Since you will be running, having lighter snowshoes will make that task easier and more comfortable. You cannot run in regular snowshoes due to their larger size, intense traction systems (crampons) and how much heavier they are. You need to buy a snowshoe specifically designed for running, which is narrower and shorter than traditional snowshoes. 

Materials 

Like any outdoor product, materials matter. Avoid getting plastic shoes. Other lightweight materials like aluminum and composite keep the shoes light without compromising their integrity. The binding should also be made of durable material that does not move too much or feel flimsy. 

How much you can expect to spend on running snowshoes

Running snowshoes aren’t cheap. Budget options will range between $50-$100, while higher quality shoes generally cost from $150-$300. 

Running snowshoes FAQ

Should I take my trekking poles when snowshoeing? 

A. Despite trekking poles being essential to standard snowshoeing, runners do not use them. This is because they add weight and an extra motion to your stride that feels awkward and slows you down. Therefore, you do not need to take trekking poles. 

Should I run in boots or running shoes? 

A. Running in boots is heavy and clunky. It is best to run in your regular trail running shoes. They can be Gore-Tex or non-Gore-Tex, but it is essential to have a decent pair of snowshoes and merino wool socks to wick away moisture. 

What are the best running snowshoes to buy?

Top running snowshoes 

TSL Snowshoes Symbioz Racing Snowshoe

TSL Snowshoes Symbioz Racing Snowshoe

What you need to know: These composite running snowshoes are some of the lightest on the market and come with improved binding and a flashy appearance.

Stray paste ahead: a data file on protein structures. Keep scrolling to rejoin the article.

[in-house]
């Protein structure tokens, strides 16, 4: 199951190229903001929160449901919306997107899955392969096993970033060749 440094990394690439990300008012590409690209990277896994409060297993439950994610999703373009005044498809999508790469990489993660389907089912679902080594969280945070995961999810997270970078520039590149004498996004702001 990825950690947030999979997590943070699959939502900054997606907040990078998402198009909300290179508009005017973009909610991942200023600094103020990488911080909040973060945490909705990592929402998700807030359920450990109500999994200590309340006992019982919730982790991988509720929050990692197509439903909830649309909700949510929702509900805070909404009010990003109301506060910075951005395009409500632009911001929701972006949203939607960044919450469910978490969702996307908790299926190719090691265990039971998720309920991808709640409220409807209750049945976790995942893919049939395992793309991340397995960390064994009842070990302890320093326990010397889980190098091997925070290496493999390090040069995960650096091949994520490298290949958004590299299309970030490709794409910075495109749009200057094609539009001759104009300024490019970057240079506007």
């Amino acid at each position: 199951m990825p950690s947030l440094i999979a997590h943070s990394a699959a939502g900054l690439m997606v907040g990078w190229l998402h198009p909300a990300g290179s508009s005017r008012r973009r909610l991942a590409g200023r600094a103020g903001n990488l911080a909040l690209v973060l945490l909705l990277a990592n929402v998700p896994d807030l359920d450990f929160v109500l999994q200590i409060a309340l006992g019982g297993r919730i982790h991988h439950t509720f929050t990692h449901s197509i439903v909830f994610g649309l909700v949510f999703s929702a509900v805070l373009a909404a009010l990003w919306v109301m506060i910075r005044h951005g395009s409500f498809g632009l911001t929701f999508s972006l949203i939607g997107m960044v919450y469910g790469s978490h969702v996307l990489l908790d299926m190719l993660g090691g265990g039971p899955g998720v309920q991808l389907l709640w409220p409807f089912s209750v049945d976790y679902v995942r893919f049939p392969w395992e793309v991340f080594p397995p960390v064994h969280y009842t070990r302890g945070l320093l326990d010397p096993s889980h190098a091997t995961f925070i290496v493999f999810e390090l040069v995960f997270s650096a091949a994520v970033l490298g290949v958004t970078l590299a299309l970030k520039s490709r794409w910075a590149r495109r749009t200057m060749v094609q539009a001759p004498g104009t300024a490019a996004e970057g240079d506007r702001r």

What you’ll love: Each snowshoe weighs just over 1.3 pounds, making it one of the lightest snowshoes on the market. The adjustable binding works for all shoes, and an extra strap has been added that wasn’t on previous models, adding extra security. In addition, these shoes look very stylish. 

What you should consider: These shoes are so light that if they slip off, you may not immediately notice. 

Where to buy: Sold by Backcountry and Amazon 

Top running snowshoes for the money

Yukon's Run Ultralight Snowshoe for Men and Woman

Yukon’s Run Ultralight Snowshoe for Men and Woman

What you need to know: For those running in moderate snow conditions, these budget shoes have a durable frame and slip-on bindings that allow you to run in winter. 

What you’ll love: These snowshoes have a strong aluminum frame and a light decking that doesn’t hold snow. The binding system is easy to use, and you can easily run in them. 

What you should consider: Those dealing with more snow will want a shoe that is a bit more durable with a stronger binding system. 

Where to buy: Sold by Amazon 

Worth checking out

Atlas Run Snowshoe

Atlas Run Snowshoe 

What you need to know: Atlas mixes speed and durability with the aluminum build and V-frame design. 

What you’ll love: These shoes weigh under 3 pounds and come with a durable aluminum build. They are easy to run with, and you barely feel the shoes. Also, the lightspeed bindings are easy to use once you understand how it works. 

What you should consider: Test the binding system at home before taking them out since it can initially be tricky to figure out. 

Where to buy: Sold by Backcountry and Amazon

 

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Stephen Morin writes for BestReviews. BestReviews has helped millions of consumers simplify their purchasing decisions, saving them time and money.